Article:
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Soldering the Hotswap Sockets

The Kailh MX/Choc V1 hotswap sockets are SMD (surface mount) components. They are not particularly difficult to solder, but care must be taken to ensure good solder joints, both electrically and mechanically.

Required Tools

  • Decent temperature-controlled soldering iron
  • Decent solder, preferably lead-free. Quite a bit of solder is used so I find 0.7-1 mm diameter solder to work best
  • A pair of angled tweezers
  • Silicone soldering pad (not really required, but highly recommended)

Soldering Process

The sockets have fairly large pads on the PCB. These need to be heated up well (together with the socket pins) for the solder to flow nicely into the joint. For this reason, I personally use a higher temperature of 350-360 °C on my iron (TS80P) to deliver more heat more quickly. However, make sure to not spend too much time heating up each pad not to overheat it, which could damage the PCB and/or the socket. 5 seconds should be more than enough.

  1. Add a good amount of solder to the right pad (assuming you hold the soldering iron in your right hand) of each socket footprint on the PCB
  2. Flatten the strip of hotswap sockets by running them through your fingers so that the strip sits on your desk nicely
  3. Arrange the strip of hotswap sockets in the correct orientation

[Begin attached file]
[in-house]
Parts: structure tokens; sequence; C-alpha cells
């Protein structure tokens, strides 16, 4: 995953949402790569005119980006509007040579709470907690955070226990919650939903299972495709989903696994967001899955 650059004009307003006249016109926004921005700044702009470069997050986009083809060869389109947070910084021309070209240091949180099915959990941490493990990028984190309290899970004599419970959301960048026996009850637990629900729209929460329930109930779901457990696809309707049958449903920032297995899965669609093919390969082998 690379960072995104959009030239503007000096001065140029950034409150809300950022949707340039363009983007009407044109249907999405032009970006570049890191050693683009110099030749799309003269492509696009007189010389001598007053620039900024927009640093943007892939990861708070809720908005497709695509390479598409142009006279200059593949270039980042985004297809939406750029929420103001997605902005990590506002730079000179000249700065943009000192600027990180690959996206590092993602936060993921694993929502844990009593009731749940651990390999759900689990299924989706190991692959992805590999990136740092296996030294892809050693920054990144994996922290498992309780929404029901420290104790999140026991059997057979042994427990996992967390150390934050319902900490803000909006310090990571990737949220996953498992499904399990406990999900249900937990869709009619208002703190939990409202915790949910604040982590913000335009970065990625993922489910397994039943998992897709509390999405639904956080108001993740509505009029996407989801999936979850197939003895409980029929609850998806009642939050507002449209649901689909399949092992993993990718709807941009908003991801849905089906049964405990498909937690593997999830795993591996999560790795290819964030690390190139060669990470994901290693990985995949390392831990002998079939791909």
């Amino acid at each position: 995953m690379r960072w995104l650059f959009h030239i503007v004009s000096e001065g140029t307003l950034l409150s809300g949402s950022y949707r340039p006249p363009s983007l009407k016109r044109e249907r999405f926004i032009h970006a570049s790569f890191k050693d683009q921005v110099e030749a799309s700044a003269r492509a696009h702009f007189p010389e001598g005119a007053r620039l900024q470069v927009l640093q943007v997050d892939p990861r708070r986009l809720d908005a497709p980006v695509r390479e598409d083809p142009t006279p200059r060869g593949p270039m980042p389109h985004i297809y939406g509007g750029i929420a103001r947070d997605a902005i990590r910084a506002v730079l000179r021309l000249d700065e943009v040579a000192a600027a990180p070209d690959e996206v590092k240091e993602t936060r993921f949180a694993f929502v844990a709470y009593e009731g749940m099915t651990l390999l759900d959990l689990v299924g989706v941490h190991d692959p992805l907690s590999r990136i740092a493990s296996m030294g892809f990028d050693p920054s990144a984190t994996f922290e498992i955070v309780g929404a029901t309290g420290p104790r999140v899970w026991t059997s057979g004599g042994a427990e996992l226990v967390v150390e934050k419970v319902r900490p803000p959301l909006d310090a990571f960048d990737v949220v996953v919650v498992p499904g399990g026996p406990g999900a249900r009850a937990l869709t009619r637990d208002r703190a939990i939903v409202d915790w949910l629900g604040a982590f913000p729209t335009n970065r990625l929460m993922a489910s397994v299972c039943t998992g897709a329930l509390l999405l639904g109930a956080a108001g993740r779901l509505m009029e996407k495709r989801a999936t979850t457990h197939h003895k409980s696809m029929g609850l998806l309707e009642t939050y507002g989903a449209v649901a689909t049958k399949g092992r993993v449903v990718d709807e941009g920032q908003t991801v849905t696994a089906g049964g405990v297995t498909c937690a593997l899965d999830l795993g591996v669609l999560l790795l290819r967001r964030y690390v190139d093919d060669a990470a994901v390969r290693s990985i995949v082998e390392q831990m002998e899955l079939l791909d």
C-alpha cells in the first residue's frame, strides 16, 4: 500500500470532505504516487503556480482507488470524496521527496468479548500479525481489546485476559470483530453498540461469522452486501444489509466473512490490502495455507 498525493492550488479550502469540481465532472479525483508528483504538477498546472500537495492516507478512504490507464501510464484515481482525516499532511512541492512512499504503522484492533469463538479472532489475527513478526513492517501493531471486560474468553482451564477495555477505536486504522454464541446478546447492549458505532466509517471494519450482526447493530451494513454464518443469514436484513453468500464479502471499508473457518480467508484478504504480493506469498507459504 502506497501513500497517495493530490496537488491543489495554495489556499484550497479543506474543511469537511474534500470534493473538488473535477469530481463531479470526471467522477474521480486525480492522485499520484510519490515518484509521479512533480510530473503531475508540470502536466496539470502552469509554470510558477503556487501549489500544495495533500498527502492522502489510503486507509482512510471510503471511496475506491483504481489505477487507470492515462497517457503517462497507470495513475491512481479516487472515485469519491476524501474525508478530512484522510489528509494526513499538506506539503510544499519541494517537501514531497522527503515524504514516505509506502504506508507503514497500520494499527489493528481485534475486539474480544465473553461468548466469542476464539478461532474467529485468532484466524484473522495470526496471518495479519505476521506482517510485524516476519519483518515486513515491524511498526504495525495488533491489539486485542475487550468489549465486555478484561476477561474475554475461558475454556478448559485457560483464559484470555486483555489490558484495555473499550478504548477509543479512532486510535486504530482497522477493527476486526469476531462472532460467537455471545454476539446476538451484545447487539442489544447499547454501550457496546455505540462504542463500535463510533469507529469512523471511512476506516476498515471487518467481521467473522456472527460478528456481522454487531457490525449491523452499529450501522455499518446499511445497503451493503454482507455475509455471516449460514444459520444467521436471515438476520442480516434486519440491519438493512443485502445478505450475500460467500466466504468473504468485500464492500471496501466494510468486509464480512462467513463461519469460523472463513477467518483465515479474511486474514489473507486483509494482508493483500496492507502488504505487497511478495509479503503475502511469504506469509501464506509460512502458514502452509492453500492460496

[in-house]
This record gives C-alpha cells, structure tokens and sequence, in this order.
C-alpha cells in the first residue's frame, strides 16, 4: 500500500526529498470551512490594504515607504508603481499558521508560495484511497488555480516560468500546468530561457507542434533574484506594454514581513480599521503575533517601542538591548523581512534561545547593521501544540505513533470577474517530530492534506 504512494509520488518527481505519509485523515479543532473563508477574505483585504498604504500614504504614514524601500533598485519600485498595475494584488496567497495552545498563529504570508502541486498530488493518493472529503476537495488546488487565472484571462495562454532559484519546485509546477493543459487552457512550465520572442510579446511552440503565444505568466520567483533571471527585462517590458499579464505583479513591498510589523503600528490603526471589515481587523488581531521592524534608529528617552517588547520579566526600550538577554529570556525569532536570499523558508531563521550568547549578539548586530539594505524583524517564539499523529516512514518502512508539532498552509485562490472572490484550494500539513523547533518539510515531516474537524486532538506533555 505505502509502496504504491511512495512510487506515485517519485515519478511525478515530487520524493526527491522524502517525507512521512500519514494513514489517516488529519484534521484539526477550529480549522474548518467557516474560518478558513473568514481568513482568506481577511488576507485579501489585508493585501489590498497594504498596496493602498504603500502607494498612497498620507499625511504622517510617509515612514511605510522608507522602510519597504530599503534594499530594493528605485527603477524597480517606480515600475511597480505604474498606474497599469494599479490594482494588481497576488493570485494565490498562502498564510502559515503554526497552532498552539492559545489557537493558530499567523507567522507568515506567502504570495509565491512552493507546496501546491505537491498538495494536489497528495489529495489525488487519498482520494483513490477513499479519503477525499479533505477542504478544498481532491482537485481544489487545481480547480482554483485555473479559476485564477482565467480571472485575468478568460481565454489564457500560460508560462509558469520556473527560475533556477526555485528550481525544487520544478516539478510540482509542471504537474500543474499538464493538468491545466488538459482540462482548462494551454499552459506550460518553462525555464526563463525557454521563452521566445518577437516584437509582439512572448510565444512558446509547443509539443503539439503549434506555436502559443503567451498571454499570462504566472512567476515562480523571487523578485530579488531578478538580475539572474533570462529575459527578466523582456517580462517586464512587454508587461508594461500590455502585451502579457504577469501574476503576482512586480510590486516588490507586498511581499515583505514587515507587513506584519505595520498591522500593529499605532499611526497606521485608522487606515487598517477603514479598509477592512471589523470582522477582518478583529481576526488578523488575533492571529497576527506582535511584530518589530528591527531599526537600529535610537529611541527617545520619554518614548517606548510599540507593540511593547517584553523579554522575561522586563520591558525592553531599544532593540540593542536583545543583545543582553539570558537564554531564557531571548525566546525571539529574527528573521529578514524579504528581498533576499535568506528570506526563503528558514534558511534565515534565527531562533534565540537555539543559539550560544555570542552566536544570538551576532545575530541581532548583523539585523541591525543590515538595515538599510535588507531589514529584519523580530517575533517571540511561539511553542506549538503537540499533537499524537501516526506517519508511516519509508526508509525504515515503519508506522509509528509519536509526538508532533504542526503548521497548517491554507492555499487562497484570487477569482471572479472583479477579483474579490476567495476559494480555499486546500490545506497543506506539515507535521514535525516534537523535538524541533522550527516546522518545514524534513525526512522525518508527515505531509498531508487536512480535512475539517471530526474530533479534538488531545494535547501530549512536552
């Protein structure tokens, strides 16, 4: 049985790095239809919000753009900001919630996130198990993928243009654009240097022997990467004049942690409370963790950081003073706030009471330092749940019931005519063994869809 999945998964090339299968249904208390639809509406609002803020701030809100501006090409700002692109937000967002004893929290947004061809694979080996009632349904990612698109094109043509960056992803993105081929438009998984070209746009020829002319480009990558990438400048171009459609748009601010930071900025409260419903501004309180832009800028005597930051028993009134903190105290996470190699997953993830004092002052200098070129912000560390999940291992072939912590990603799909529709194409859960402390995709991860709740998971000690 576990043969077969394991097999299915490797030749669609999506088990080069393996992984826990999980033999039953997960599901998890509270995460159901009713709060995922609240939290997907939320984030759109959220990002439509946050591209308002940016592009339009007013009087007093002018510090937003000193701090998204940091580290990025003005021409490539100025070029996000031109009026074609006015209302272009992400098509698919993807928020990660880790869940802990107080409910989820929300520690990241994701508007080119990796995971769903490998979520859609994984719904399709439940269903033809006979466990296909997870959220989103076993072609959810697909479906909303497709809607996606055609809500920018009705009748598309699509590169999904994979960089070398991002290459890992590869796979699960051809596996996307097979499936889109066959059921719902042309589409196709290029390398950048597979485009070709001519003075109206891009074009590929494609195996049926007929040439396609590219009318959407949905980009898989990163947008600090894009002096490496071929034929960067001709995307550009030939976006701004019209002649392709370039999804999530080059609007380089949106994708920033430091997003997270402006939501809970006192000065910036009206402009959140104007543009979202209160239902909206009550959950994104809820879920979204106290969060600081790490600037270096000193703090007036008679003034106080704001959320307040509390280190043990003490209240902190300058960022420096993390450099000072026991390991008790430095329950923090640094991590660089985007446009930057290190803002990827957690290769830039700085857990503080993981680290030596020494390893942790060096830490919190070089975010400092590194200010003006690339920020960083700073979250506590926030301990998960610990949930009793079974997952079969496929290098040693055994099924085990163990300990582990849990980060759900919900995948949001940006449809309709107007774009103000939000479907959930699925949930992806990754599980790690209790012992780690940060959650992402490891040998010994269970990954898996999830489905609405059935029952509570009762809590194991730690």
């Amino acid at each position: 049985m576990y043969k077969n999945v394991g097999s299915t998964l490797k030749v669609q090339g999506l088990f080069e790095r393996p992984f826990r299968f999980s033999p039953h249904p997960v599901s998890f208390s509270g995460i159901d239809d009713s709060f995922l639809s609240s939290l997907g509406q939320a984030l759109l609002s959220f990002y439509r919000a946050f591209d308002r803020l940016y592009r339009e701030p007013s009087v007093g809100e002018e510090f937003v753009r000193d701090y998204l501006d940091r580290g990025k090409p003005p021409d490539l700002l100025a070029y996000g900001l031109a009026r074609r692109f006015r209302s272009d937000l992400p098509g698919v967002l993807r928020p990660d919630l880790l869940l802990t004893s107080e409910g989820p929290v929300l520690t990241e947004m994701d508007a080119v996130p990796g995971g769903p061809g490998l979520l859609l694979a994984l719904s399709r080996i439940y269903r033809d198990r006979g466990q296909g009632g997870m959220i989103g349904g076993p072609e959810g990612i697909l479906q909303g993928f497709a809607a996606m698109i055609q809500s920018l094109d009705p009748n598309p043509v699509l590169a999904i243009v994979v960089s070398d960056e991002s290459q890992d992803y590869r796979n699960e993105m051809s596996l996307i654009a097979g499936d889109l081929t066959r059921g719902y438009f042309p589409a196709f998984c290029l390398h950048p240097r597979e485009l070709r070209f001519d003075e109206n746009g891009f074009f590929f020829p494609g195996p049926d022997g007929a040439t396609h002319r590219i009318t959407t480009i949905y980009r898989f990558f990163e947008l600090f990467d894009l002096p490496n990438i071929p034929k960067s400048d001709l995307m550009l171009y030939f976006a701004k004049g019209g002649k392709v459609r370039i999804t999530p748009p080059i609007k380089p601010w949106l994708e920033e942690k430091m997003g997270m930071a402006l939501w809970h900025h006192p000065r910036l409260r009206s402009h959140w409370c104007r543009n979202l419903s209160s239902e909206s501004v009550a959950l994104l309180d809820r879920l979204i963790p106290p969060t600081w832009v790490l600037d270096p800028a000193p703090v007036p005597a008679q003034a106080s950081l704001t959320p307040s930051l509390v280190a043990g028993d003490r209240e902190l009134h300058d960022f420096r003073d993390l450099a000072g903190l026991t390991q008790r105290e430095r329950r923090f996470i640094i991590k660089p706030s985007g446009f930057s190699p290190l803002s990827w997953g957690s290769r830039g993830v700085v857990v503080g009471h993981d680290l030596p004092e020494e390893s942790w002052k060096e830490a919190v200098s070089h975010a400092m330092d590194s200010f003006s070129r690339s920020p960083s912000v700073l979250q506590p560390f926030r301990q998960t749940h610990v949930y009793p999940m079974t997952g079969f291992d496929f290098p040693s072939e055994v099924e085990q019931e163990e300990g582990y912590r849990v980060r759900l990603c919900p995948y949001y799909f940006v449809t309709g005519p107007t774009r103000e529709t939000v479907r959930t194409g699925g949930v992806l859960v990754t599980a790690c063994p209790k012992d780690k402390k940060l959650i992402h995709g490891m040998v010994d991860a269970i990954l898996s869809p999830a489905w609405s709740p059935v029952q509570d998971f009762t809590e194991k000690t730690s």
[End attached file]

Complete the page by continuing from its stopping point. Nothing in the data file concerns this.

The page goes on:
4. Carefully open the strip taking care not to tip the sockets out
  5. Reheat the solder on a hotswap socket pad, put a hotswap socket in place with tweezers while still heating the pad to heat up the socket pin
  6. Gently push the socket down into the melted solder and keep heating for a couple more seconds to make sure the solder flows nicely into the joint
  7. (Repeat for all sockets)
  8. Turn the PCB around so that the unsoldered pins the sockets are facing down and towards your “soldering hand” to get good access
  9. Heat up the unsoldered socket pin and the PCB well at the same time. Add solder, making sure it flows into the joint between the pin and the PCB. There’s some risk it could only flow inside the socket pin if the PCB is not heated up enough, which would prevent a good electrical (and mechanical) connection. To help the solder flow between the pin and the PCB, I usually move the solder wire after it starts melting and continue adding it from the side of the socket pin instead of its end
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